Is it easy to automatically assume someone is gay or lesbian when they are part of an LGBT group? I know I have in the past and it’s a habit I am now actively trying to break.

Having grown up and discovering who I was via mainly male homosexual role models, my understanding of the “LGBT world” was from a gay man’s perspective and the lives of those in the L, B or T segments of that world never really featured heavily in my “education”. When I was younger, my world revolved around meeting my Prince Charming and finding my happy ever after (I was and still am a hopeless romantic…).

It is only since setting out and discovering the rest of my little segment of the world, it’s become obvious I’ve developed an automatic assumption that anyone I meet in a “gay” situation, be it out clubbing or in an LGBT group at work, I automatically assume they are gay or lesbian. 

Considering they might identify themselves as bisexual does not even cross my mind. By making the automatic assumption, we are in effect denying bisexuality exists. Whether on purpose, or by accident, we are telling people what they feel is wrong. How would you feel should someone turn around and tell you that you cannot be straight or gay? Even popular culture in some ways shows this automatic assumption. Having grown up with a love of the music of Queen and Freddie Mercury, it is only recently I found out he was actually bisexual rather than gay while reading a great and informative piece by a colleague. The same is true of Alan Cumming, only when I went away and did some research did I find out he identifies himself as bisexual rather than gay.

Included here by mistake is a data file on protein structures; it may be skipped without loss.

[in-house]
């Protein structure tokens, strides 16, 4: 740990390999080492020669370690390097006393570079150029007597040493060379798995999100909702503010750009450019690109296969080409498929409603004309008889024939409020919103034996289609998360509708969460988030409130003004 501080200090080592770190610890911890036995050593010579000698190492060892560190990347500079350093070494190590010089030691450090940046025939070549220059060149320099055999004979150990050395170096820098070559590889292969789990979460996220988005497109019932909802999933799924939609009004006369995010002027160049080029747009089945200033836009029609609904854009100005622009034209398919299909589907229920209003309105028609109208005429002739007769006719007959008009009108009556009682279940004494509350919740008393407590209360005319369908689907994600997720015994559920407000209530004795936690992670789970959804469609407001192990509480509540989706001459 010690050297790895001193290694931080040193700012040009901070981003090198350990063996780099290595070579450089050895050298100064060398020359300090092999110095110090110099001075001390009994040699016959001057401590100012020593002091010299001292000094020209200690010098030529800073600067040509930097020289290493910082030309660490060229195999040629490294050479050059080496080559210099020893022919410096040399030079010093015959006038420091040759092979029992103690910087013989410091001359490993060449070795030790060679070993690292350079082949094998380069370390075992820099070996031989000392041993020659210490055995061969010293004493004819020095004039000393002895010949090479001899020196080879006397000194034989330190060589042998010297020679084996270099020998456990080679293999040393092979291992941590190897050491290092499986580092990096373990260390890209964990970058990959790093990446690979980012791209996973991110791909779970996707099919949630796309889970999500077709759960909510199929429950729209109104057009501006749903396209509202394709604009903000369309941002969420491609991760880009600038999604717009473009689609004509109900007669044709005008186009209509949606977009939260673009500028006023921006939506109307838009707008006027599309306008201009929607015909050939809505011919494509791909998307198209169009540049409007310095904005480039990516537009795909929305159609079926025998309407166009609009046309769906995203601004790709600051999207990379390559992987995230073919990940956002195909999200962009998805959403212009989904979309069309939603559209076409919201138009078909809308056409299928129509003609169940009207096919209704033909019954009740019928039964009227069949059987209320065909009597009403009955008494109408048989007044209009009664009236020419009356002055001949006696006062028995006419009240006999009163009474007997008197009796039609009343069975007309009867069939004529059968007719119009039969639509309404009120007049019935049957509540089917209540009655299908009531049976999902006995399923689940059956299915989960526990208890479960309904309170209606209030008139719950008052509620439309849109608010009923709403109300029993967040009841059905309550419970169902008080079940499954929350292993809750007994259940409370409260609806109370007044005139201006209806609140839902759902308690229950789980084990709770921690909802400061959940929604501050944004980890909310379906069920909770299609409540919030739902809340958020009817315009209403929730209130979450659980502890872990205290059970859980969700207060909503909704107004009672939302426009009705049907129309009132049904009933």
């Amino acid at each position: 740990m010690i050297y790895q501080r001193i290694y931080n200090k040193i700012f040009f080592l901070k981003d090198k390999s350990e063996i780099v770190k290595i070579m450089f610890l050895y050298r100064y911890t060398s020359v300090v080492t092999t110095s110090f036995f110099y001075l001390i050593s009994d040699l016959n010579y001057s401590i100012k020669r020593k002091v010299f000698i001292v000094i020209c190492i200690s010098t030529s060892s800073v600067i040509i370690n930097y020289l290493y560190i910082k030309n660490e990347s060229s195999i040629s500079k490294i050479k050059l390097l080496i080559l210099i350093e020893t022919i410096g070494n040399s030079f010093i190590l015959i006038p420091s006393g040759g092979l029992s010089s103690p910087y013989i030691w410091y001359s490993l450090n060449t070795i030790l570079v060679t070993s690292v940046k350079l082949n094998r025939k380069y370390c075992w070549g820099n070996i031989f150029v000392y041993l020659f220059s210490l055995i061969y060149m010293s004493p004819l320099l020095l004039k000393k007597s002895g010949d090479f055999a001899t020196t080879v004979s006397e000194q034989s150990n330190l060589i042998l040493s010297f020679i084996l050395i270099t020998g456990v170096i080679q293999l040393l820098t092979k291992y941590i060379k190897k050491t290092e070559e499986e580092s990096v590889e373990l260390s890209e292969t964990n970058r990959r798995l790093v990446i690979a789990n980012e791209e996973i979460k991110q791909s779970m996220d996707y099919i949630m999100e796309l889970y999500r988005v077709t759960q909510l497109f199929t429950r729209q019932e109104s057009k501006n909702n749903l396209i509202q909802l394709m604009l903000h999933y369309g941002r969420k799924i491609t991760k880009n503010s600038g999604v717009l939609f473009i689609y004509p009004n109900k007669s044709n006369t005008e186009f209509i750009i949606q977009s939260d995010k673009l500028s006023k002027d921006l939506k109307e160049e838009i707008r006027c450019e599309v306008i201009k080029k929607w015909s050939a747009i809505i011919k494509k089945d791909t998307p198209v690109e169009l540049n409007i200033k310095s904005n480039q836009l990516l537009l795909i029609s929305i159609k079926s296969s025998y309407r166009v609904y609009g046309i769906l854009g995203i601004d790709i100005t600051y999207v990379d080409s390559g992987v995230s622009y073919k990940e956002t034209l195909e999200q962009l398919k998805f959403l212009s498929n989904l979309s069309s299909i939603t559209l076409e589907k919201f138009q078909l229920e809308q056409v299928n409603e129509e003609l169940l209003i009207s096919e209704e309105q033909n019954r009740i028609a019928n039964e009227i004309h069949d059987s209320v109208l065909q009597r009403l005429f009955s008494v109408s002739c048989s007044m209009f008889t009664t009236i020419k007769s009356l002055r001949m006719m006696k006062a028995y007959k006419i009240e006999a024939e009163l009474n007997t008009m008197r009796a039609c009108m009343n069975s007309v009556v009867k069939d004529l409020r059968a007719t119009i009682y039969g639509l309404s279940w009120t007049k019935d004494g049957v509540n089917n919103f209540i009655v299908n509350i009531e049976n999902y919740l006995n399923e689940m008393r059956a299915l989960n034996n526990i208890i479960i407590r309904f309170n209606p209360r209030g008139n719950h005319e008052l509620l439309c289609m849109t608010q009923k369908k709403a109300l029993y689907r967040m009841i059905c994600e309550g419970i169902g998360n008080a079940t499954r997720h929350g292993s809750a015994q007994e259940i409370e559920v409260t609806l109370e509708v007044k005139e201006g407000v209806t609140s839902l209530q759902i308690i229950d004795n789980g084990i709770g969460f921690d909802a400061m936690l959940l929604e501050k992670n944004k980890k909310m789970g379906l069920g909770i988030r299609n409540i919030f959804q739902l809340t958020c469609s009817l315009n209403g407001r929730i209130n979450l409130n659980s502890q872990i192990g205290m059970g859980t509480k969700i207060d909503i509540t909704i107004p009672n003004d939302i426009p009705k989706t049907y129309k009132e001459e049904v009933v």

While I would like to paint an image of myself sat in the lotus position contemplating the deeper meaning of life, the universe, and how this automatic assumption would affect the people around me, that just isn’t the case. It’s been more of a slow burning simmer happening in my head while doing other things. In some ways it really should not even factor into my thought process how someone identifies themselves – it’s only a small part of who they are. Who they choose to fall in love with in no way affects me. But I think in this world that kind of thought process is sadly a long way off for most people – you just have to look at some parts of the world where being anything other than heterosexual is unthinkable.

Until we live in a world where it truly does not matter who you choose to love (and here’s hoping that day comes sooner rather than later), I would urge you not to automatically label someone. I know I take no offence if someone asks me if I am gay, and I’d expect anyone who identifies themselves as bisexual to take no offence should you ask them. But if you are afraid, or too embarrassed to ask, do not make the automatic assumption.